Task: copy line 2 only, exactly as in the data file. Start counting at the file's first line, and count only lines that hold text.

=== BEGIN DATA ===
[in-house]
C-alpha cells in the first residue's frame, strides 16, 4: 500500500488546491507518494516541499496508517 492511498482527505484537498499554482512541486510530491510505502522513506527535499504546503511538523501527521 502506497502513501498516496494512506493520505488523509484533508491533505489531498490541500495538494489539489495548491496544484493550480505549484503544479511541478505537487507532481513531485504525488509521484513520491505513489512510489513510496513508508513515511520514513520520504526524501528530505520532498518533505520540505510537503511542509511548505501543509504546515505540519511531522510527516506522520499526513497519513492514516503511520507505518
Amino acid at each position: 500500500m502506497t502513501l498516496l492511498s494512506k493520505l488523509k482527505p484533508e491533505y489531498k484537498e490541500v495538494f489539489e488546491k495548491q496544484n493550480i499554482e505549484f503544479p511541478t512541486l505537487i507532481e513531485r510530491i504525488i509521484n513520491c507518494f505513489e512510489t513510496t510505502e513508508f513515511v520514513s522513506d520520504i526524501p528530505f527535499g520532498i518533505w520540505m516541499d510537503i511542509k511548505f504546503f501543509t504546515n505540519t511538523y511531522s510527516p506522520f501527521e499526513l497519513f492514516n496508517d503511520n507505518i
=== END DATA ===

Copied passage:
C-alpha cells in the first residue's frame, strides 16, 4: 500500500488546491507518494516541499496508517 492511498482527505484537498499554482512541486510530491510505502522513506527535499504546503511538523501527521 502506497502513501498516496494512506493520505488523509484533508491533505489531498490541500495538494489539489495548491496544484493550480505549484503544479511541478505537487507532481513531485504525488509521484513520491505513489512510489513510496513508508513515511520514513520520504526524501528530505520532498518533505520540505510537503511542509511548505501543509504546515505540519511531522510527516506522520499526513497519513492514516503511520507505518